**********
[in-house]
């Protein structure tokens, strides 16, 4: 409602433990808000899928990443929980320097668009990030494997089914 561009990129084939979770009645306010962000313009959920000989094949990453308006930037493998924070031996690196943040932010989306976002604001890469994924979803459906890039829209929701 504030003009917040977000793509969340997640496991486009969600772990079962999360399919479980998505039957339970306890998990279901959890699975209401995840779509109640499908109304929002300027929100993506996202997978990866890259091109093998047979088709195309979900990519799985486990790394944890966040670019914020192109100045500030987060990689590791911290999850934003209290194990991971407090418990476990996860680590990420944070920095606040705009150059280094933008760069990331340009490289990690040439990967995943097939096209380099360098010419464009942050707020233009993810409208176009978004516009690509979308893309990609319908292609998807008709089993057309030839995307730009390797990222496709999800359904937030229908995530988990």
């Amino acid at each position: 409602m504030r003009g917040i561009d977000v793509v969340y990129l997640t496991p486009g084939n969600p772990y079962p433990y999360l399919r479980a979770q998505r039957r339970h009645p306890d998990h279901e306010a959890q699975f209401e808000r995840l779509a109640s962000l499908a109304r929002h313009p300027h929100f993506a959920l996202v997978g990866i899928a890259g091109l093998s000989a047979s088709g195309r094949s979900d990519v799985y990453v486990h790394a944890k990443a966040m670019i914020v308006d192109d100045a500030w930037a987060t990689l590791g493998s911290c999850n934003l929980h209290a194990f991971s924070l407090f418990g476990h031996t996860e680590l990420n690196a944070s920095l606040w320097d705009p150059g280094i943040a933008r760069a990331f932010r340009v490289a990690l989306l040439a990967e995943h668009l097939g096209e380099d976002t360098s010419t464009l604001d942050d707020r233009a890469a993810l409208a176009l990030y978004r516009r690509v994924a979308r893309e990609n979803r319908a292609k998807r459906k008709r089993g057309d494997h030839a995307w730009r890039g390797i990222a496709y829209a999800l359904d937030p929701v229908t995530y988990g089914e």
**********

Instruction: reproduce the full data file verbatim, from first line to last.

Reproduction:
[in-house]
């Protein structure tokens, strides 16, 4: 409602433990808000899928990443929980320097668009990030494997089914 561009990129084939979770009645306010962000313009959920000989094949990453308006930037493998924070031996690196943040932010989306976002604001890469994924979803459906890039829209929701 504030003009917040977000793509969340997640496991486009969600772990079962999360399919479980998505039957339970306890998990279901959890699975209401995840779509109640499908109304929002300027929100993506996202997978990866890259091109093998047979088709195309979900990519799985486990790394944890966040670019914020192109100045500030987060990689590791911290999850934003209290194990991971407090418990476990996860680590990420944070920095606040705009150059280094933008760069990331340009490289990690040439990967995943097939096209380099360098010419464009942050707020233009993810409208176009978004516009690509979308893309990609319908292609998807008709089993057309030839995307730009390797990222496709999800359904937030229908995530988990």
């Amino acid at each position: 409602m504030r003009g917040i561009d977000v793509v969340y990129l997640t496991p486009g084939n969600p772990y079962p433990y999360l399919r479980a979770q998505r039957r339970h009645p306890d998990h279901e306010a959890q699975f209401e808000r995840l779509a109640s962000l499908a109304r929002h313009p300027h929100f993506a959920l996202v997978g990866i899928a890259g091109l093998s000989a047979s088709g195309r094949s979900d990519v799985y990453v486990h790394a944890k990443a966040m670019i914020v308006d192109d100045a500030w930037a987060t990689l590791g493998s911290c999850n934003l929980h209290a194990f991971s924070l407090f418990g476990h031996t996860e680590l990420n690196a944070s920095l606040w320097d705009p150059g280094i943040a933008r760069a990331f932010r340009v490289a990690l989306l040439a990967e995943h668009l097939g096209e380099d976002t360098s010419t464009l604001d942050d707020r233009a890469a993810l409208a176009l990030y978004r516009r690509v994924a979308r893309e990609n979803r319908a292609k998807r459906k008709r089993g057309d494997h030839a995307w730009r890039g390797i990222a496709y829209a999800l359904d937030p929701v229908t995530y988990g089914e």